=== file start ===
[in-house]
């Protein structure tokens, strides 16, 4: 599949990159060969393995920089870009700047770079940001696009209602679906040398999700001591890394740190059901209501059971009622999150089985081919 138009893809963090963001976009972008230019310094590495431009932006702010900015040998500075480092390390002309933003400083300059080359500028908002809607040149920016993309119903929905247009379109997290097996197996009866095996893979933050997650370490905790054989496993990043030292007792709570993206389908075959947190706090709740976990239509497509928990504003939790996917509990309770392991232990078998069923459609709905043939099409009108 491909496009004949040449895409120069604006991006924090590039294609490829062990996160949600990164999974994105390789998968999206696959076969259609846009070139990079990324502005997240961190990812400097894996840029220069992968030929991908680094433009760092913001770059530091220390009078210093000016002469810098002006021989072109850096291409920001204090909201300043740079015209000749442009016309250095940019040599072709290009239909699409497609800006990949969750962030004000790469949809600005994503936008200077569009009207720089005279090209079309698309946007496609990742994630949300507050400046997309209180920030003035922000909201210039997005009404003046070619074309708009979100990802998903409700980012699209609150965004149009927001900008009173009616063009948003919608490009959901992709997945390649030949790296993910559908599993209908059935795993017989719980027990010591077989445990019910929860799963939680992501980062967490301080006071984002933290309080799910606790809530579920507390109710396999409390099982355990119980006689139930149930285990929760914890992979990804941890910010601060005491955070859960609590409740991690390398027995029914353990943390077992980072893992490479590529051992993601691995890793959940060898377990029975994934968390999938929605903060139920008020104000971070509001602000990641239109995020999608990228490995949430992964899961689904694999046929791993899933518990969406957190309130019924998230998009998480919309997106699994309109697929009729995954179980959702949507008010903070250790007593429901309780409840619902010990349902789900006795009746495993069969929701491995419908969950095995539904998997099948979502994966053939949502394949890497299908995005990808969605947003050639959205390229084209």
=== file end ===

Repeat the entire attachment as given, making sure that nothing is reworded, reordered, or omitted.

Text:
[in-house]
């Protein structure tokens, strides 16, 4: 599949990159060969393995920089870009700047770079940001696009209602679906040398999700001591890394740190059901209501059971009622999150089985081919 138009893809963090963001976009972008230019310094590495431009932006702010900015040998500075480092390390002309933003400083300059080359500028908002809607040149920016993309119903929905247009379109997290097996197996009866095996893979933050997650370490905790054989496993990043030292007792709570993206389908075959947190706090709740976990239509497509928990504003939790996917509990309770392991232990078998069923459609709905043939099409009108 491909496009004949040449895409120069604006991006924090590039294609490829062990996160949600990164999974994105390789998968999206696959076969259609846009070139990079990324502005997240961190990812400097894996840029220069992968030929991908680094433009760092913001770059530091220390009078210093000016002469810098002006021989072109850096291409920001204090909201300043740079015209000749442009016309250095940019040599072709290009239909699409497609800006990949969750962030004000790469949809600005994503936008200077569009009207720089005279090209079309698309946007496609990742994630949300507050400046997309209180920030003035922000909201210039997005009404003046070619074309708009979100990802998903409700980012699209609150965004149009927001900008009173009616063009948003919608490009959901992709997945390649030949790296993910559908599993209908059935795993017989719980027990010591077989445990019910929860799963939680992501980062967490301080006071984002933290309080799910606790809530579920507390109710396999409390099982355990119980006689139930149930285990929760914890992979990804941890910010601060005491955070859960609590409740991690390398027995029914353990943390077992980072893992490479590529051992993601691995890793959940060898377990029975994934968390999938929605903060139920008020104000971070509001602000990641239109995020999608990228490995949430992964899961689904694999046929791993899933518990969406957190309130019924998230998009998480919309997106699994309109697929009729995954179980959702949507008010903070250790007593429901309780409840619902010990349902789900006795009746495993069969929701491995419908969950095995539904998997099948979502994966053939949502394949890497299908995005990808969605947003050639959205390229084209």